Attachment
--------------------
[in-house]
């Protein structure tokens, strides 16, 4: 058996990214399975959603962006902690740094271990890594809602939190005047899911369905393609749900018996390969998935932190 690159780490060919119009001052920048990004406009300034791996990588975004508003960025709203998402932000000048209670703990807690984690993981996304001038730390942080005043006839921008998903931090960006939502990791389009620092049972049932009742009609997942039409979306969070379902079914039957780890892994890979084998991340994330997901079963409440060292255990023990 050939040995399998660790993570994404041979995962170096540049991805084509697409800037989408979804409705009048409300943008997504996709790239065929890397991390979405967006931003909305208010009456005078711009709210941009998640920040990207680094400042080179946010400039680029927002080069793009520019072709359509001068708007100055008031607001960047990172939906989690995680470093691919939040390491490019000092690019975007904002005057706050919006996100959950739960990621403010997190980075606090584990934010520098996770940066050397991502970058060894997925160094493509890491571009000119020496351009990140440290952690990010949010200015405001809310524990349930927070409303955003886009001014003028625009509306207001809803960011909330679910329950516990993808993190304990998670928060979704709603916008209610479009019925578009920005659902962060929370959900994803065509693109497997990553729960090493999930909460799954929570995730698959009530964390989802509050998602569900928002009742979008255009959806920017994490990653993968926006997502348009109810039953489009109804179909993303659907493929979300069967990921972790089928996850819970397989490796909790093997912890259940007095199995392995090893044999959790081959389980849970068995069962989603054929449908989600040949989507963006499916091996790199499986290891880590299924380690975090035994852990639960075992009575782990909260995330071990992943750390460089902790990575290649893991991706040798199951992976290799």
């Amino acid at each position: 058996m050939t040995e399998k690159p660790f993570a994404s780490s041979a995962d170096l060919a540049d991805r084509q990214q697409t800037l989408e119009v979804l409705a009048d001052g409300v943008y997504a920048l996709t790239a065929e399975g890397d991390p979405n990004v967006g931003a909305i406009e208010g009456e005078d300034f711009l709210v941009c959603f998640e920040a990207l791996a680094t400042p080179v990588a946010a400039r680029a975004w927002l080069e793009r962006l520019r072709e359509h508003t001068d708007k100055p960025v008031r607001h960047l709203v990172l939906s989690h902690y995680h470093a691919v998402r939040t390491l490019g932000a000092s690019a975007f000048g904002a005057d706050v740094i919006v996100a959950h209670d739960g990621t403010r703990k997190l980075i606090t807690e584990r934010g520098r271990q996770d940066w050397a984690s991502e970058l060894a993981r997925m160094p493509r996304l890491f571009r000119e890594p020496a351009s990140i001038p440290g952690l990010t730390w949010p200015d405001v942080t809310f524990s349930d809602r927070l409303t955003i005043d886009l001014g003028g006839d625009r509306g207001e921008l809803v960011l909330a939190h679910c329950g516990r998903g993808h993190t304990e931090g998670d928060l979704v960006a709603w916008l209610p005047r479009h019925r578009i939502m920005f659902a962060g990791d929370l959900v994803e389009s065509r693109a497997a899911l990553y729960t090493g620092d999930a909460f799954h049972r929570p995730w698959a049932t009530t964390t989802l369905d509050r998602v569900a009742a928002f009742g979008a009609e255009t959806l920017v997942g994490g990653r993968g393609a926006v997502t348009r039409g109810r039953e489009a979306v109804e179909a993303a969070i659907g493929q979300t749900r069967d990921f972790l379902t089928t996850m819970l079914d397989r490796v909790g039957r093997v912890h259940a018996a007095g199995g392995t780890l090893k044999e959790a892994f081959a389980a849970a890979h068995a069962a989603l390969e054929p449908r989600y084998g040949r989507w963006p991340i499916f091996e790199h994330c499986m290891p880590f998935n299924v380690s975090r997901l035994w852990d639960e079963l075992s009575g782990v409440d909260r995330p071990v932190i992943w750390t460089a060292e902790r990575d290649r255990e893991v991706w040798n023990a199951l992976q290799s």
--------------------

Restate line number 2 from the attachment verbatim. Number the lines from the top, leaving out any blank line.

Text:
């Protein structure tokens, strides 16, 4: 058996990214399975959603962006902690740094271990890594809602939190005047899911369905393609749900018996390969998935932190 690159780490060919119009001052920048990004406009300034791996990588975004508003960025709203998402932000000048209670703990807690984690993981996304001038730390942080005043006839921008998903931090960006939502990791389009620092049972049932009742009609997942039409979306969070379902079914039957780890892994890979084998991340994330997901079963409440060292255990023990 050939040995399998660790993570994404041979995962170096540049991805084509697409800037989408979804409705009048409300943008997504996709790239065929890397991390979405967006931003909305208010009456005078711009709210941009998640920040990207680094400042080179946010400039680029927002080069793009520019072709359509001068708007100055008031607001960047990172939906989690995680470093691919939040390491490019000092690019975007904002005057706050919006996100959950739960990621403010997190980075606090584990934010520098996770940066050397991502970058060894997925160094493509890491571009000119020496351009990140440290952690990010949010200015405001809310524990349930927070409303955003886009001014003028625009509306207001809803960011909330679910329950516990993808993190304990998670928060979704709603916008209610479009019925578009920005659902962060929370959900994803065509693109497997990553729960090493999930909460799954929570995730698959009530964390989802509050998602569900928002009742979008255009959806920017994490990653993968926006997502348009109810039953489009109804179909993303659907493929979300069967990921972790089928996850819970397989490796909790093997912890259940007095199995392995090893044999959790081959389980849970068995069962989603054929449908989600040949989507963006499916091996790199499986290891880590299924380690975090035994852990639960075992009575782990909260995330071990992943750390460089902790990575290649893991991706040798199951992976290799």